RE-Insider’s exclusive interview with HUD’s Brian Sullivan continues as we explore how the new Consumer Federal Protection Bureau will be even more aggressive in pursuing RESPA violations. (Read part 1 of our exclusive interview) We’d like to know if these issues are at the top of your list for better policing and enforcing of RESPA.
According to Sullivan, among the first steps to be undertaken taken by the CFPB is the clean up of Section 8, the anti-kickbacks and referral fee provision of RESPA, and to fully define the issue of required use.
Of all the violations that RESPA covers, perhaps none is more closely scrutinized than Section 8. Much of the scrutiny revolves around the idea of required use and the different discounts and incentives that come with using affiliated businesses. Required use is defined as forcing a borrower to use a particular provider of a settlement service to have access to some distinct service or property. HUD originally proposed to make a very strict definition of the term, but ran out of time, before turning over authority to enforce RESPA to the CFPB.
Sullivan admits that Section 8 one of the most difficult violations to enforce.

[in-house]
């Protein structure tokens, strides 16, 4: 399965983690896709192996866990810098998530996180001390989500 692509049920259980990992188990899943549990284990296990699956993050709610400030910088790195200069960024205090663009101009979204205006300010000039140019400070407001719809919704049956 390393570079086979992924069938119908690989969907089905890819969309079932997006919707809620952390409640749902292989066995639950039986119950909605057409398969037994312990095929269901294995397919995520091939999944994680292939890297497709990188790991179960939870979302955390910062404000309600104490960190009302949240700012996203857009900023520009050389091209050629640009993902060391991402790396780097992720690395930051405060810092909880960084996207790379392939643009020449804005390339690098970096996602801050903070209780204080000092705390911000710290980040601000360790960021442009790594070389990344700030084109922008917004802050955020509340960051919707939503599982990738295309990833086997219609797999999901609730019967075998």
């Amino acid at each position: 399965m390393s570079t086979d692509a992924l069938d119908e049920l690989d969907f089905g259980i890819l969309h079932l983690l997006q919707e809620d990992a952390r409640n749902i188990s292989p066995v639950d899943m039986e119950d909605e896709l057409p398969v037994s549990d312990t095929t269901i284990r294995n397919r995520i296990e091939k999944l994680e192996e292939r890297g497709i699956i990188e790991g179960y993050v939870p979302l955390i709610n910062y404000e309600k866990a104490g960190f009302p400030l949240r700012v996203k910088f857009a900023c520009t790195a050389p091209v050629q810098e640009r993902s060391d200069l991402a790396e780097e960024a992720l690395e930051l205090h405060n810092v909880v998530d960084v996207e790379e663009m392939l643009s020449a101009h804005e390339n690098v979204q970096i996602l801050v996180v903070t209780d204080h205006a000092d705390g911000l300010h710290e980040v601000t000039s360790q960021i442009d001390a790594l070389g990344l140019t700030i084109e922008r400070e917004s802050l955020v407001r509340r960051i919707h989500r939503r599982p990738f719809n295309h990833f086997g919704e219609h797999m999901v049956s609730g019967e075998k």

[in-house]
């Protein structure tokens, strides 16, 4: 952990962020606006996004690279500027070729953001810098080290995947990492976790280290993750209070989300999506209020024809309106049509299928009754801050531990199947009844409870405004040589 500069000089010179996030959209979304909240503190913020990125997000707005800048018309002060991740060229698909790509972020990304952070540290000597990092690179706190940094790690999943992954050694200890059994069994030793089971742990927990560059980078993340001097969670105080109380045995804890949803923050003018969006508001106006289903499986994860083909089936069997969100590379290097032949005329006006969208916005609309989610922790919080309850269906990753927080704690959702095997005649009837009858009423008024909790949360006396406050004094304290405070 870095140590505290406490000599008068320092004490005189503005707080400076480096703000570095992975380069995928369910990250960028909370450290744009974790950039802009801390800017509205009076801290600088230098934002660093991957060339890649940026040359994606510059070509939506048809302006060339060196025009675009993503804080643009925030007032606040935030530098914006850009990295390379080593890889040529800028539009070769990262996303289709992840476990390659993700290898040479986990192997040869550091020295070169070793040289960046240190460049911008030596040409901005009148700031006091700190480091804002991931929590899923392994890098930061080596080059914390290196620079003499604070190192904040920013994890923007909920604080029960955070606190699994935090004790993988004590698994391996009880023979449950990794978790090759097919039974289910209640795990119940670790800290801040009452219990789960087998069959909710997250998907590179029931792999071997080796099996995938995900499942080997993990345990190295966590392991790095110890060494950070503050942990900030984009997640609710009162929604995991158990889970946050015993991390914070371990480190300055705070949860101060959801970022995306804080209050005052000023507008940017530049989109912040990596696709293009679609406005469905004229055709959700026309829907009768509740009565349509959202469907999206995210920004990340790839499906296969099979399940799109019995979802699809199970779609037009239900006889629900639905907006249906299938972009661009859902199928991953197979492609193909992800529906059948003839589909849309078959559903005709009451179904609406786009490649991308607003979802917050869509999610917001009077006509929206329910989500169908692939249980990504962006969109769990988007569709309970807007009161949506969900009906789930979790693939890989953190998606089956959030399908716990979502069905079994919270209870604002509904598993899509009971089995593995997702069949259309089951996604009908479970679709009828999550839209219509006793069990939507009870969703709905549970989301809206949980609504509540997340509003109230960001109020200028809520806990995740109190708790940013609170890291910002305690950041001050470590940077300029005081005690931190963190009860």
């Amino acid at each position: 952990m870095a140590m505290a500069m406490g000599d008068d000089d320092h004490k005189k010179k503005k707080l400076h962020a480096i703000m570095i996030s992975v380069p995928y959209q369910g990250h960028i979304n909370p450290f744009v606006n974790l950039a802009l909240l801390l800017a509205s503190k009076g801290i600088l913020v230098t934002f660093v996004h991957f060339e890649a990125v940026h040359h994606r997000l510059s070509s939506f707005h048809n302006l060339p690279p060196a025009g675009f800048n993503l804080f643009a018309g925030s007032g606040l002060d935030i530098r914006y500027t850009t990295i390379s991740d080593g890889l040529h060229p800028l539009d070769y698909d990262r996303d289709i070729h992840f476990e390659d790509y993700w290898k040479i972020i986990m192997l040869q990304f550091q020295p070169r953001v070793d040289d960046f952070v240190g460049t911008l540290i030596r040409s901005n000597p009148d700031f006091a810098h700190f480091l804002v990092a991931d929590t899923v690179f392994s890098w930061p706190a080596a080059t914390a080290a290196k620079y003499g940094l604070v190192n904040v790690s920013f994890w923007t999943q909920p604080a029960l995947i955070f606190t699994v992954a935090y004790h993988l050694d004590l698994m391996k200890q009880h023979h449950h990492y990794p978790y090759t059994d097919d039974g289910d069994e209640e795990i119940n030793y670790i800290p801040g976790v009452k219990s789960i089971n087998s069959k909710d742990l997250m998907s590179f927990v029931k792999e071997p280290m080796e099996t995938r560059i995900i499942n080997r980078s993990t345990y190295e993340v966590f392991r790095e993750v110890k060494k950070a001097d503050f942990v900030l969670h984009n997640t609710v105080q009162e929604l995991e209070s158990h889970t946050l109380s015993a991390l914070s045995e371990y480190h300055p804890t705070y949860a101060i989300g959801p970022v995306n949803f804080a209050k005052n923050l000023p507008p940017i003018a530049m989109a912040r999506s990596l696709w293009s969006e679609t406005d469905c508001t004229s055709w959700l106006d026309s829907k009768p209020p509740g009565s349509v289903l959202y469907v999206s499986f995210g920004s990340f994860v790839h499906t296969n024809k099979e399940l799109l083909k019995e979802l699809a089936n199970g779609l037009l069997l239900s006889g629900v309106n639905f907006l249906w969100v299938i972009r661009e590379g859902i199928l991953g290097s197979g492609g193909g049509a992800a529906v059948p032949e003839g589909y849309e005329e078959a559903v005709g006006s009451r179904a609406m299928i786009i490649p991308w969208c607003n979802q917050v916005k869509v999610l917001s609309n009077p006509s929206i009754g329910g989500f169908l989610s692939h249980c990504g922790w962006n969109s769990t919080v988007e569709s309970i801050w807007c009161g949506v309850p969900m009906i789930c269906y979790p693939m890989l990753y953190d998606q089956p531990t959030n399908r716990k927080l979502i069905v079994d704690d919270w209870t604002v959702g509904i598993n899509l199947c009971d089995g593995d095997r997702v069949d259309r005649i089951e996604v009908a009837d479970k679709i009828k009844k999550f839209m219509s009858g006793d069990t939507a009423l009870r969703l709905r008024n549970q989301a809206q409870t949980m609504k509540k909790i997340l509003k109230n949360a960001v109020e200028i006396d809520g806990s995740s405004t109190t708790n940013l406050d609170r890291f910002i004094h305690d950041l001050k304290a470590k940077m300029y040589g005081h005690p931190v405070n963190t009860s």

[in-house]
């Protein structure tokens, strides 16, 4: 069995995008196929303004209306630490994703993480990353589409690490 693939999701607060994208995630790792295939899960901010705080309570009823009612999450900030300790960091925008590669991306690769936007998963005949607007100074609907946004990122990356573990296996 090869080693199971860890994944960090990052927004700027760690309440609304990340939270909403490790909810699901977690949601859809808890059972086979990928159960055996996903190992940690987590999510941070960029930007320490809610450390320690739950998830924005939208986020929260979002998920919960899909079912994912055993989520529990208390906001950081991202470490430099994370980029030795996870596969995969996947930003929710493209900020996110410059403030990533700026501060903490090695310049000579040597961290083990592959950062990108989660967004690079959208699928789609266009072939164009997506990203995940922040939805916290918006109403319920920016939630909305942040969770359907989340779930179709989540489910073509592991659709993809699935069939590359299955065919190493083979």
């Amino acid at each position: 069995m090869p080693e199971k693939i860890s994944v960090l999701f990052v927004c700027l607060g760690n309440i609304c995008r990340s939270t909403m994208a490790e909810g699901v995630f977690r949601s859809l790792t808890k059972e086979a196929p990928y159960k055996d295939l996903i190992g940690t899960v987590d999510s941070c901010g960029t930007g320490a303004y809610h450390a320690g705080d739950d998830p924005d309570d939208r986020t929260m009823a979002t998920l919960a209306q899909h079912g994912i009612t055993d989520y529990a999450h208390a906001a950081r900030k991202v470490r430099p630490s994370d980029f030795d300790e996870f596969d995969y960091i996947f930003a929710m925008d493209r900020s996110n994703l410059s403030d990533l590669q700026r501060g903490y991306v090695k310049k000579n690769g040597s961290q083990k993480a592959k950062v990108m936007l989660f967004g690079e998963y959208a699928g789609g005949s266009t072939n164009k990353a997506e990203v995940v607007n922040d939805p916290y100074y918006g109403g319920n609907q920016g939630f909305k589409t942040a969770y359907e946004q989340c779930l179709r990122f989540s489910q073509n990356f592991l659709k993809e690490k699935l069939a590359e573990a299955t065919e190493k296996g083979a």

“Section 8 of RESPA accounts for about 25 percent of all RESPA-related complaints,” Sullivan said. “And these kickbacks don’t come only in the form of money – it can be in the form of sports tickets, restaurant tabs, junkets – anything of value that is exchanged between one person and another merely for the referral is illegal.”
“It is a vexing issue,” Sullivan said.
Sullivan stressed that all of these regulations are to protect the buyer. Clearly, the priority for the CFPB is educating the borrower and making sure that there are no surprises.
“RESPA made it very clear that when a borrower pays money, they are paying money for a service rendered,” Sullivan added. “The act of referring one person to another is not a service that should be compensated and is a violation of RESPA.”
Needless to say, the CFPB has its hands full when it comes to RESPA enforcement. But the ambiguity of the required use provision opens it up for interpretation and makes it more difficult to prosecute. By clearly defining what constitutes required use, the CFPB will hopefully be that much more effective in stopping abuses.
What issues would you like to see the CFPB address this year?